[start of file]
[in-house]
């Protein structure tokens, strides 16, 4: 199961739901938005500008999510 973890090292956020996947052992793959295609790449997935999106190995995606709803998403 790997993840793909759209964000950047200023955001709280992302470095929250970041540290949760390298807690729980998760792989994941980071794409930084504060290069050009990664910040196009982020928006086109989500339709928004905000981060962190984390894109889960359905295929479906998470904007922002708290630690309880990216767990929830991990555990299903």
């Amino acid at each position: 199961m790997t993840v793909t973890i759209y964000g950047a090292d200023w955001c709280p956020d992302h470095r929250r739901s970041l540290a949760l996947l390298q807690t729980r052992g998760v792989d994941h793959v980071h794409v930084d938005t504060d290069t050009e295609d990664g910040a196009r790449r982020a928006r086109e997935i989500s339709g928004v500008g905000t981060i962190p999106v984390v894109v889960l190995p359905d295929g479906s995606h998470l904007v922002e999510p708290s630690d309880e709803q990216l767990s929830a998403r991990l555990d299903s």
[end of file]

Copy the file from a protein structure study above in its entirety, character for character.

[in-house]
């Protein structure tokens, strides 16, 4: 199961739901938005500008999510 973890090292956020996947052992793959295609790449997935999106190995995606709803998403 790997993840793909759209964000950047200023955001709280992302470095929250970041540290949760390298807690729980998760792989994941980071794409930084504060290069050009990664910040196009982020928006086109989500339709928004905000981060962190984390894109889960359905295929479906998470904007922002708290630690309880990216767990929830991990555990299903």
């Amino acid at each position: 199961m790997t993840v793909t973890i759209y964000g950047a090292d200023w955001c709280p956020d992302h470095r929250r739901s970041l540290a949760l996947l390298q807690t729980r052992g998760v792989d994941h793959v980071h794409v930084d938005t504060d290069t050009e295609d990664g910040a196009r790449r982020a928006r086109e997935i989500s339709g928004v500008g905000t981060i962190p999106v984390v894109v889960l190995p359905d295929g479906s995606h998470l904007v922002e999510p708290s630690d309880e709803q990216l767990s929830a998403r991990l555990d299903s």